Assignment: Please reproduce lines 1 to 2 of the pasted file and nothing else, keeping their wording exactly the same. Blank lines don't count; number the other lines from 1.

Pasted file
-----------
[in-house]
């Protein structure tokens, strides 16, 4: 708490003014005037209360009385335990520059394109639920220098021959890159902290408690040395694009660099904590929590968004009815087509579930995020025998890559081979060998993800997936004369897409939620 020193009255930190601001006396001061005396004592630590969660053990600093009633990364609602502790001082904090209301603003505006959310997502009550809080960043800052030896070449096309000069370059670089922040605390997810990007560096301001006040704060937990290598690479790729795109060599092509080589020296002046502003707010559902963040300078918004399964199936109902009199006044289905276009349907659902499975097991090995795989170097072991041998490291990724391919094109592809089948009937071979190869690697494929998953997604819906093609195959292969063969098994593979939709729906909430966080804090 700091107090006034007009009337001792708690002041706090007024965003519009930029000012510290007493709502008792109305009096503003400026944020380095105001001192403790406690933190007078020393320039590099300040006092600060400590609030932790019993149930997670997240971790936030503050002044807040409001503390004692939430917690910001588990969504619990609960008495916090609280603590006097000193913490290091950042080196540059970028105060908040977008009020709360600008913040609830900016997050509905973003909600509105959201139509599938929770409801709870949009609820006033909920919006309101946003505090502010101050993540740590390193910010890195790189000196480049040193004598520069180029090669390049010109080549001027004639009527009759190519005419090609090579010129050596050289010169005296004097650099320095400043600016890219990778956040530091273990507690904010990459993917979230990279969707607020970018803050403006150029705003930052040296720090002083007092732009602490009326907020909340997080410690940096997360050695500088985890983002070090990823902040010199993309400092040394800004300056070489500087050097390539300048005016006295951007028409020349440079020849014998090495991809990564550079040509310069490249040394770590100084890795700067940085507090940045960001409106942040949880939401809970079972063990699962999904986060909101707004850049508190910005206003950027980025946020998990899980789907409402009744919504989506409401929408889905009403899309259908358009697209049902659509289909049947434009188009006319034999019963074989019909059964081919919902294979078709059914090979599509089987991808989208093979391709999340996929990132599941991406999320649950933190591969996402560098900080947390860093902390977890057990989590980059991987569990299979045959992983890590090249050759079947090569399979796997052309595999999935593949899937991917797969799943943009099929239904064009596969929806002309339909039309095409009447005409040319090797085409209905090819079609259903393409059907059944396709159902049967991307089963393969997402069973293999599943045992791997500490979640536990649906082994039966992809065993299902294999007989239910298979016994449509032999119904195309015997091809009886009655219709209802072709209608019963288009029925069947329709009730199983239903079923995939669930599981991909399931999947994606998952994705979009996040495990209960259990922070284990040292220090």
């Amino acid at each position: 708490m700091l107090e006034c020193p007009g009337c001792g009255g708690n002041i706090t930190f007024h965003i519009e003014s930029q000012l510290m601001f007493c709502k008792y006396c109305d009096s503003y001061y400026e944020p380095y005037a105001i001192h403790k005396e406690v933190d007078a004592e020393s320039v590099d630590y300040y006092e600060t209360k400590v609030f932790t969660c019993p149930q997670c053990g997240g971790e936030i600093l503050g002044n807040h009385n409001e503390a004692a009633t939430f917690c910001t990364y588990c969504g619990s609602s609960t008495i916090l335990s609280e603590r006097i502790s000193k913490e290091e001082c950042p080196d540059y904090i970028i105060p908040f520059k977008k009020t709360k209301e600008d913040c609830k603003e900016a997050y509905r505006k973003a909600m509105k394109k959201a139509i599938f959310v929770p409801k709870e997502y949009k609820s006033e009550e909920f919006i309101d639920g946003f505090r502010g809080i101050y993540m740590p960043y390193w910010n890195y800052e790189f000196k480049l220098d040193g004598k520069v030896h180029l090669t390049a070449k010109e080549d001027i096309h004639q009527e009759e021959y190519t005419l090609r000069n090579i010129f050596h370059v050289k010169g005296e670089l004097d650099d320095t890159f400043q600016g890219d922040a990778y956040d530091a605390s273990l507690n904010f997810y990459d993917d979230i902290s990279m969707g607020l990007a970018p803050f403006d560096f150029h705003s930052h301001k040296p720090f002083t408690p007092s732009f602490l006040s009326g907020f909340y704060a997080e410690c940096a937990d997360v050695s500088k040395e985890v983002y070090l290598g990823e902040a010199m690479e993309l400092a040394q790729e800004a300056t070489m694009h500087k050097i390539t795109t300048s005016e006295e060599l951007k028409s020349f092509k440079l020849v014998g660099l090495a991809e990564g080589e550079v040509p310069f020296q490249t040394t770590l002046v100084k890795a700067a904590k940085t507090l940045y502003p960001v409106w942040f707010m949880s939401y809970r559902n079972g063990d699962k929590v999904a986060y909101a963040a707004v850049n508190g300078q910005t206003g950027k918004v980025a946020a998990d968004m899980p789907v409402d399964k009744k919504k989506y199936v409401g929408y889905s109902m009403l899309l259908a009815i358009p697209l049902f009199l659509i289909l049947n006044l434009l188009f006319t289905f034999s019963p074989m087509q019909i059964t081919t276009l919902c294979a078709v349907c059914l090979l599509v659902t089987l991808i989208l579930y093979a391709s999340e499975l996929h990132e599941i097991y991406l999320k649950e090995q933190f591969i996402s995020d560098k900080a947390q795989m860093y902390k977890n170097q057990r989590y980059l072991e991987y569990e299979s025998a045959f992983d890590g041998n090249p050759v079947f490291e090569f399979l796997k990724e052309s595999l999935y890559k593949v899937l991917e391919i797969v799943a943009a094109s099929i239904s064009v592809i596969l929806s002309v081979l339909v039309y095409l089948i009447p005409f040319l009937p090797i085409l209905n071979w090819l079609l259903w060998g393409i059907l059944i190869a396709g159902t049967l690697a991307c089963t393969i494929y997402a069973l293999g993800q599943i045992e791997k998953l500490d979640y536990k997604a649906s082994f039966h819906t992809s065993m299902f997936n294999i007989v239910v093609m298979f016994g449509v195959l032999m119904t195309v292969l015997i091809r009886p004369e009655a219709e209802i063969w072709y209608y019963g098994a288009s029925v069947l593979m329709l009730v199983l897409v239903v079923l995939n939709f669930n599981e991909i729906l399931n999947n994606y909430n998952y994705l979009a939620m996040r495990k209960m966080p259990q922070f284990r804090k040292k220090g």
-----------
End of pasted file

[in-house]
């Protein structure tokens, strides 16, 4: 708490003014005037209360009385335990520059394109639920220098021959890159902290408690040395694009660099904590929590968004009815087509579930995020025998890559081979060998993800997936004369897409939620 020193009255930190601001006396001061005396004592630590969660053990600093009633990364609602502790001082904090209301603003505006959310997502009550809080960043800052030896070449096309000069370059670089922040605390997810990007560096301001006040704060937990290598690479790729795109060599092509080589020296002046502003707010559902963040300078918004399964199936109902009199006044289905276009349907659902499975097991090995795989170097072991041998490291990724391919094109592809089948009937071979190869690697494929998953997604819906093609195959292969063969098994593979939709729906909430966080804090 700091107090006034007009009337001792708690002041706090007024965003519009930029000012510290007493709502008792109305009096503003400026944020380095105001001192403790406690933190007078020393320039590099300040006092600060400590609030932790019993149930997670997240971790936030503050002044807040409001503390004692939430917690910001588990969504619990609960008495916090609280603590006097000193913490290091950042080196540059970028105060908040977008009020709360600008913040609830900016997050509905973003909600509105959201139509599938929770409801709870949009609820006033909920919006309101946003505090502010101050993540740590390193910010890195790189000196480049040193004598520069180029090669390049010109080549001027004639009527009759190519005419090609090579010129050596050289010169005296004097650099320095400043600016890219990778956040530091273990507690904010990459993917979230990279969707607020970018803050403006150029705003930052040296720090002083007092732009602490009326907020909340997080410690940096997360050695500088985890983002070090990823902040010199993309400092040394800004300056070489500087050097390539300048005016006295951007028409020349440079020849014998090495991809990564550079040509310069490249040394770590100084890795700067940085507090940045960001409106942040949880939401809970079972063990699962999904986060909101707004850049508190910005206003950027980025946020998990899980789907409402009744919504989506409401929408889905009403899309259908358009697209049902659509289909049947434009188009006319034999019963074989019909059964081919919902294979078709059914090979599509089987991808989208093979391709999340996929990132599941991406999320649950933190591969996402560098900080947390860093902390977890057990989590980059991987569990299979045959992983890590090249050759079947090569399979796997052309595999999935593949899937991917797969799943943009099929239904064009596969929806002309339909039309095409009447005409040319090797085409209905090819079609259903393409059907059944396709159902049967991307089963393969997402069973293999599943045992791997500490979640536990649906082994039966992809065993299902294999007989239910298979016994449509032999119904195309015997091809009886009655219709209802072709209608019963288009029925069947329709009730199983239903079923995939669930599981991909399931999947994606998952994705979009996040495990209960259990922070284990040292220090």